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The SCP approach draws on theories of market structure. These theories can be adapted to examine the behavior of firms and industries. However, these theories do not always give us exact relationships between structure, conduct and performance.
Structure can be measured by a multitude of indicators. Unfortunately, many economists tend to measure structure by concentration. This is primarily because data is easy to find in government statistics. As a consequence, there is a danger of overemphasizing the importance of concentration.
The SCP approach has been criticized for providing a ‘snapshot’ of competitive conditions.
The approach does little to explain how the industry has evolved into its current state and what, if any, the future changes of industry structure and firm behavior are likely to be.
It is often difficult to decide which variables belong to structure, which to conduct and which to performance. For example, the extent of advertising, vertical integration and diversification gives useful information as to the structure of an industry.
However, these are also strategies which firms can choose to follow to gain a competitive advantage over rivals.
There are difficulties in measuring many of the variables. For example, how would one measure profitability? How does one measure entry barriers and the rate of entry? How do we measure the extent of vertical integration?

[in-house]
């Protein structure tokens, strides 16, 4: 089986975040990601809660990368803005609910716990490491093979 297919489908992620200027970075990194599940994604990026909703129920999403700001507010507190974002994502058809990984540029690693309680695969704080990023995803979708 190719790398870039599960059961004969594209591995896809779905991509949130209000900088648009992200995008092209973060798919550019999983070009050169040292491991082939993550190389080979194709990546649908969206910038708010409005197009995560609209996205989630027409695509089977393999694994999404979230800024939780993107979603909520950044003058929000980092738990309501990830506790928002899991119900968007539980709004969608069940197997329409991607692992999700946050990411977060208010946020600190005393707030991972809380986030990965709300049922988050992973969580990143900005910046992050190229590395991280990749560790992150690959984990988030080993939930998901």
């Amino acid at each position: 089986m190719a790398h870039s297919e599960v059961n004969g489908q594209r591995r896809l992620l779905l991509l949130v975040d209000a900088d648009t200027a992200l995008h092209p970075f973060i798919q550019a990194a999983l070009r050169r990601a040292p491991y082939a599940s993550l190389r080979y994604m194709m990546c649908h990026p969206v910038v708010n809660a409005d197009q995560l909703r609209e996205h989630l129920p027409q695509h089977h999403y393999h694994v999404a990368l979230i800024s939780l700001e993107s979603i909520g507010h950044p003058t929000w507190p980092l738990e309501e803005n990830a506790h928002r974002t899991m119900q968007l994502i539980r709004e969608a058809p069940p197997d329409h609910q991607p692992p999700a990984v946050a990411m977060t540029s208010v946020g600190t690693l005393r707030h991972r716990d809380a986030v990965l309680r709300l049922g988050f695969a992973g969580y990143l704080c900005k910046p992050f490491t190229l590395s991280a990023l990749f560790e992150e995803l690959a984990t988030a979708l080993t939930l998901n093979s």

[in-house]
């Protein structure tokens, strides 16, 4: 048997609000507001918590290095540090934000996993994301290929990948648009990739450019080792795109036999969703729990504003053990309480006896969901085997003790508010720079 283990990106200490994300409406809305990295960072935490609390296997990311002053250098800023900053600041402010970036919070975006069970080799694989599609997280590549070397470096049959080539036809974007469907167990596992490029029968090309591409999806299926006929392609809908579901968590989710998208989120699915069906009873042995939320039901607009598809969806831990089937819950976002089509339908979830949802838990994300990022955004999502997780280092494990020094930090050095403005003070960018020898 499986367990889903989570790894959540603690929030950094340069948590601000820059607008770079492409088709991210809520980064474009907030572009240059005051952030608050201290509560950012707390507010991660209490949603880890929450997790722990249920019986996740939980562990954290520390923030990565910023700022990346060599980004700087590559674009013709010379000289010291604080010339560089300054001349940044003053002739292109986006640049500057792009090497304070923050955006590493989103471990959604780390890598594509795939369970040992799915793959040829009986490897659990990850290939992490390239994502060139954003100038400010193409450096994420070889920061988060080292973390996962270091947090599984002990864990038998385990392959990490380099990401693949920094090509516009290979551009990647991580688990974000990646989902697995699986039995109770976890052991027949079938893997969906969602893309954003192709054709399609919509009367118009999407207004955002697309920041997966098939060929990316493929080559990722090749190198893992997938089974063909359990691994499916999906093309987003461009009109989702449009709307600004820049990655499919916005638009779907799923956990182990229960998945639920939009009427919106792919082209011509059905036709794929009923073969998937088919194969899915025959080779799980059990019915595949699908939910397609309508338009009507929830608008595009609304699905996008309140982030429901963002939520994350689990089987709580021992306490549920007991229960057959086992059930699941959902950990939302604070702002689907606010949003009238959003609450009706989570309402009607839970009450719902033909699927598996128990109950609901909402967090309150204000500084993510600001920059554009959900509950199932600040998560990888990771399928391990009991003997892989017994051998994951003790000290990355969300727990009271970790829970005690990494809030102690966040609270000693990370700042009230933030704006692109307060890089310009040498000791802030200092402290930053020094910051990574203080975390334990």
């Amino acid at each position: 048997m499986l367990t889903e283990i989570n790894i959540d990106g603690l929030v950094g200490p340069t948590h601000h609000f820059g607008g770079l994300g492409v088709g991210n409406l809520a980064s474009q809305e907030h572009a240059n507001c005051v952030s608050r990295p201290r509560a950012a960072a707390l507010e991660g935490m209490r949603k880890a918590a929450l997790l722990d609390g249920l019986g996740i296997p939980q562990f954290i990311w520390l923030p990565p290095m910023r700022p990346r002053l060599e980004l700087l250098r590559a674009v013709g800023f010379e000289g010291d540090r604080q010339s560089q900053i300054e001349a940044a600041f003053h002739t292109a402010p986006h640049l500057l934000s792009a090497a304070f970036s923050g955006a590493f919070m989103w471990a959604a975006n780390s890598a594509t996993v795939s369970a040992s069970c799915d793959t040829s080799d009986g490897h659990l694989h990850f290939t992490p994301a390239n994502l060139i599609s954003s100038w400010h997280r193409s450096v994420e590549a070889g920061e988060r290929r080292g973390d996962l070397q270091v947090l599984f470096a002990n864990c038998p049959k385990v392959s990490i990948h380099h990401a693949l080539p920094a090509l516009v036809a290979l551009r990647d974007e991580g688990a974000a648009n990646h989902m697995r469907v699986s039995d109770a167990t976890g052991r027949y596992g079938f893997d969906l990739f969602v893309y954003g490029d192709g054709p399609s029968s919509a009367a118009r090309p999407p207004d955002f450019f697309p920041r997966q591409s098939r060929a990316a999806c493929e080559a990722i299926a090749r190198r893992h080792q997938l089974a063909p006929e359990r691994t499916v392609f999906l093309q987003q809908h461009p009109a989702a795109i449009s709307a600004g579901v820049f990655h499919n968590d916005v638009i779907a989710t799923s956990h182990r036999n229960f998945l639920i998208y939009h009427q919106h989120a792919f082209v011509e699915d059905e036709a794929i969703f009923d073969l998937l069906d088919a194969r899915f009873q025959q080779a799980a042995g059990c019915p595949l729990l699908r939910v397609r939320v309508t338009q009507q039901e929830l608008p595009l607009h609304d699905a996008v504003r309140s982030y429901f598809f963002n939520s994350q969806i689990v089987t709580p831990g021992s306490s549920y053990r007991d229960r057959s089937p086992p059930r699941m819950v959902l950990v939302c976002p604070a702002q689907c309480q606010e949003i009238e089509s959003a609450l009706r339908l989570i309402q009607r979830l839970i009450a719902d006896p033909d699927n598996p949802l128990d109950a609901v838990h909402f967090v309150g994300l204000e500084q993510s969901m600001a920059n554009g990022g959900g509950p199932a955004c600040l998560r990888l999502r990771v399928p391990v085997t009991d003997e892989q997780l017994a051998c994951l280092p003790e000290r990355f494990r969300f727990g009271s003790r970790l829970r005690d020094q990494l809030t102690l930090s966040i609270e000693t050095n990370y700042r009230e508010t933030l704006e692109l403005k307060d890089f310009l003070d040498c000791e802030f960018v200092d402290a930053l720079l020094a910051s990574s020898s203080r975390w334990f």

What exactly do we mean by performance? Performance is some measure of the degree of success in achieving desired goals. Is it possible to have a set of uniform performance indicators? Differences in firm objectives may make the links between firm behavior and performance difficult to assess.
For example, if firms are sacrificing potential profits in order to reduce risk by investing in more certain activities, then researchers should be more interested in variability in profit rates and not profits levels per se. Alternatively, if managers are maximizing their own satisfaction through excess expenditures, then it is no longer clear that large firms will necessarily make abnormal returns. In other words, firms insulated from competitive pressure may choose a ‘quiet life’ and no longer strive for greater efficiency and higher profits. Despite its critics, the SCP approach is one of the most popular and enduring approaches to analyzing competitive markets.
For example, European banking has experienced competitive change over the last decade. Government deregulation has increased competition and allowed banks to compete not only in domestic but also in other European markets. The extent of diversification has increased, which has caused the distinction between banks, building societies and insurance companies to become blurred. There has been entry of foreign banks into many European countries, leading to intensified competition. The number of banks has declined in many European markets in recent years. The trend is apparent across different types of banks, including the mutual savings and co-operative banks as well as the domestic commercial banks.
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